Sandrine Piau

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Album review

“French soprano Sandrine Piau has been featured regularly on Naïve's exemplary Vivaldi series, and this disc of 18 arias and ensembles from his operas and sacred works have been culled from those previous releases. The album is organized around repertoire that the composer wrote for some of his favorite singers, who had widely diverse temperaments and vocal specialties, so it's a testimony to Piau's versatility that she pulls off these varied selections with such naturalness and panache. Her light, silvery voice is not large, but it has a gleaming purity and her formidably solid technique and effortless-sounding flexibility make her ideal for Vivaldi's outrageously demanding vocal lines. The composer has been criticized for writing for the voice as if it were an instrument, giving his vocal lines about as much thought about breathing as he gave his music for violin. That evaluation may not be entirely fair, but it's easy to see how the difficulty of the vocal lines could create that impression. Piau has the wherewithal not only to negotiate the lines, but to give them graceful shape and invest them with potent emotional substance. The florid virtuosity and agility of which she is capable is on full display in arias like the rapid-fire "Alma oppressa da sorte crudele" from La Fida ninfa, the opera that's the source of some of the most impressive material on the album, and two of the arias from the motet In furore giustissimae irae. She is equally impressive in the slower arias like "Tunc meus fletus," from the same motet, which require limpid, long-breathed, legato phrasing. Some of the most appealing tracks are the ensembles, in which Piau is joined by singers like soprano Verónica Cangemi, mezzo-sopranos Ann Hallenberg and Guillemette Laurens, and counter tenor Philippe Jaroussky. The quartets "Cosi, su gl'occhi miei?" from La Fida ninfa, and "Anima del cor mio," from La Candace, are real standouts. The accompanying forces -- Jean-Christophe Spinosi leading Ensemble Matheus, Federico Maria Sardelli leading Modo Antiquo, and Ottavio Dantone leading Accademia Bizantina -- are all stellar, providing exquisitely lively and sensitive support. The sonic ambience somewhat varies from track to track because of the source recordings, but the sound is never less than excellent, always immaculately clean, and well balanced.”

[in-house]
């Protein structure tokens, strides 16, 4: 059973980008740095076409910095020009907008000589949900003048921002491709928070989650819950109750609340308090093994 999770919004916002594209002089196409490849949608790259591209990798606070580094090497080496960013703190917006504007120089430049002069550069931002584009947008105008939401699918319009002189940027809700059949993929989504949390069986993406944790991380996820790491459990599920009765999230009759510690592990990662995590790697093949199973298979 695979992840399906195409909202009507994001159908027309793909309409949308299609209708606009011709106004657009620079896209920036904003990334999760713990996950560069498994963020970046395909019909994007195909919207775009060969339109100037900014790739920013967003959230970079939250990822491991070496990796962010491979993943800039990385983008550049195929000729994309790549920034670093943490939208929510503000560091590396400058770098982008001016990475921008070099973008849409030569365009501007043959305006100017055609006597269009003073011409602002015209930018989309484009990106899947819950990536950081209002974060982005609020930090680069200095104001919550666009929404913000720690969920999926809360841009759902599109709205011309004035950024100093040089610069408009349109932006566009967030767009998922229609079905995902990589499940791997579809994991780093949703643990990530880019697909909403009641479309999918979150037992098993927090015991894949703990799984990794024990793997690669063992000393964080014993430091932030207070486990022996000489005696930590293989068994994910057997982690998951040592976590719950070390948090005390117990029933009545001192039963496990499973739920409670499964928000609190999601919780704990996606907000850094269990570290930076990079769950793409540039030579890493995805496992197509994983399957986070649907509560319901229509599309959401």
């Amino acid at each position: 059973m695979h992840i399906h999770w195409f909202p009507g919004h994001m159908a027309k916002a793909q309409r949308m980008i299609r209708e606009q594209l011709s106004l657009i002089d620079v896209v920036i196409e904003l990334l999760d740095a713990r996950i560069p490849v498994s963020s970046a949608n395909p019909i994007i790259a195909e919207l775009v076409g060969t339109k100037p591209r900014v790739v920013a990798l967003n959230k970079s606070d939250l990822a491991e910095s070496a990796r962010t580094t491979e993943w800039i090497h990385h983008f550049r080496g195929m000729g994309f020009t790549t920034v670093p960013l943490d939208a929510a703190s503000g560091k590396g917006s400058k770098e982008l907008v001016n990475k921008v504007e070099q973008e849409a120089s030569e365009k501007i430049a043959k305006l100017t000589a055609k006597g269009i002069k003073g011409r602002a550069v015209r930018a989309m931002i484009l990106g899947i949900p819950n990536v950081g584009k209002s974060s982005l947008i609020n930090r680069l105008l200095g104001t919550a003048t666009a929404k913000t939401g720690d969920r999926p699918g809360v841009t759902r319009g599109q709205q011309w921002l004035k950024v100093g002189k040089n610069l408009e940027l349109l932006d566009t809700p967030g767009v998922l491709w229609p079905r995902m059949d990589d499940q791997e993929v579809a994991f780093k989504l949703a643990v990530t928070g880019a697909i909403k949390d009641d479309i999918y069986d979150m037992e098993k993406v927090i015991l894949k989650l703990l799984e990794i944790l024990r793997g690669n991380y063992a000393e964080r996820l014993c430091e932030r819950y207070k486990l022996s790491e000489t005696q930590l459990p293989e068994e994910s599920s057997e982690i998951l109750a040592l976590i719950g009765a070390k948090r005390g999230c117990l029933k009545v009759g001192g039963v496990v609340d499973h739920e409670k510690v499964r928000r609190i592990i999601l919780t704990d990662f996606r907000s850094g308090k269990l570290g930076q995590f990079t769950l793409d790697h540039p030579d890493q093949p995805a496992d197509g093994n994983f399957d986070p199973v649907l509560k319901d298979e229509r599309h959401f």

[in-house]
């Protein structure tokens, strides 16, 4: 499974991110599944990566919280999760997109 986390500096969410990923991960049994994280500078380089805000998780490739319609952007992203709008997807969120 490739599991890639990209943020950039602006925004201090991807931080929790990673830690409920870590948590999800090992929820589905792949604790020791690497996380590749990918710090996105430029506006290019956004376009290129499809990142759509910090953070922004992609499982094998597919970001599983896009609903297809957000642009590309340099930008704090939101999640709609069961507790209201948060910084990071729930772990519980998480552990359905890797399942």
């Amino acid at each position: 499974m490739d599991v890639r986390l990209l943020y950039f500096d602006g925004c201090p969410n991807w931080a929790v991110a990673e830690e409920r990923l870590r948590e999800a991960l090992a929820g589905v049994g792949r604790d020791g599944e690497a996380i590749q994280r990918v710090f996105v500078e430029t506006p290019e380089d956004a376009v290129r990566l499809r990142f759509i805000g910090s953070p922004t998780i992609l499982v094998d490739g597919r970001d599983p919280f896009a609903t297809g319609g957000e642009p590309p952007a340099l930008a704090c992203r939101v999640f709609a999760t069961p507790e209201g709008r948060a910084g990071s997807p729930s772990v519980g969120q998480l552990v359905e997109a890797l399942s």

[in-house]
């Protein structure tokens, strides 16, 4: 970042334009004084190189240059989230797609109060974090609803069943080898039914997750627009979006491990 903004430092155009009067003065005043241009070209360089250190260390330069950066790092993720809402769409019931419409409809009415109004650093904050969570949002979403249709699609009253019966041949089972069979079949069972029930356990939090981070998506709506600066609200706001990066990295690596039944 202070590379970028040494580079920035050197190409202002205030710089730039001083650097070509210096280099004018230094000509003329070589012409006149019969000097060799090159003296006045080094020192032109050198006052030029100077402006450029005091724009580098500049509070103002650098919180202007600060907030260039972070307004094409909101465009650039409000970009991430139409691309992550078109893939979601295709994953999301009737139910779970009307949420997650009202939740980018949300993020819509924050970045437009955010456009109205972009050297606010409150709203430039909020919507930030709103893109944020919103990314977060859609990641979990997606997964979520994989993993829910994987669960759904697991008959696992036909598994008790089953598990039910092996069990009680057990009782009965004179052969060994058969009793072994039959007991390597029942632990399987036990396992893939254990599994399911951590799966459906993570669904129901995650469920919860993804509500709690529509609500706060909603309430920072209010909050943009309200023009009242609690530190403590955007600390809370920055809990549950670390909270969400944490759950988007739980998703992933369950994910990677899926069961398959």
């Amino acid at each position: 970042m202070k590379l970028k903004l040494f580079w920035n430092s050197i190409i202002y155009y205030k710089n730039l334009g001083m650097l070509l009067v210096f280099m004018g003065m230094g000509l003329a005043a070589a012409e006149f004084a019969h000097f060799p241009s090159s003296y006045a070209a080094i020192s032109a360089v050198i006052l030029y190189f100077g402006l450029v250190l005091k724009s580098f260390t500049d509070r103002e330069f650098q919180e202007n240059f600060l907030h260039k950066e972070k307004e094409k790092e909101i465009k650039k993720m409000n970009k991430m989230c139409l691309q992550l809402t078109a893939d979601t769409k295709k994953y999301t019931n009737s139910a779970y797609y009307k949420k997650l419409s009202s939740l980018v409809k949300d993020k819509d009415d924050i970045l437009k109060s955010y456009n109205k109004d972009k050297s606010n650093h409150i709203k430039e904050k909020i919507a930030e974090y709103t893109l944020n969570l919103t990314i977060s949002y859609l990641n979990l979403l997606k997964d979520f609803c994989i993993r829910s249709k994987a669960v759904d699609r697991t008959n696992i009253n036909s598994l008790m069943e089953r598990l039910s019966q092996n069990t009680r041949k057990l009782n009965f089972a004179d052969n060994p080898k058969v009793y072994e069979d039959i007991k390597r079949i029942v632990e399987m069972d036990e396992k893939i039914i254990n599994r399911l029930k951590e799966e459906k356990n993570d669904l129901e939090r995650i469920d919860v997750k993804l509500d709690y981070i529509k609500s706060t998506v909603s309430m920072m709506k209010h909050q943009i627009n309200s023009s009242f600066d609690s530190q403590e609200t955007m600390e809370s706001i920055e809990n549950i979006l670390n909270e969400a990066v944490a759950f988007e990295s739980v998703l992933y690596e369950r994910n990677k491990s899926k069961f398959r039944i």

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Record label



    31 May 2010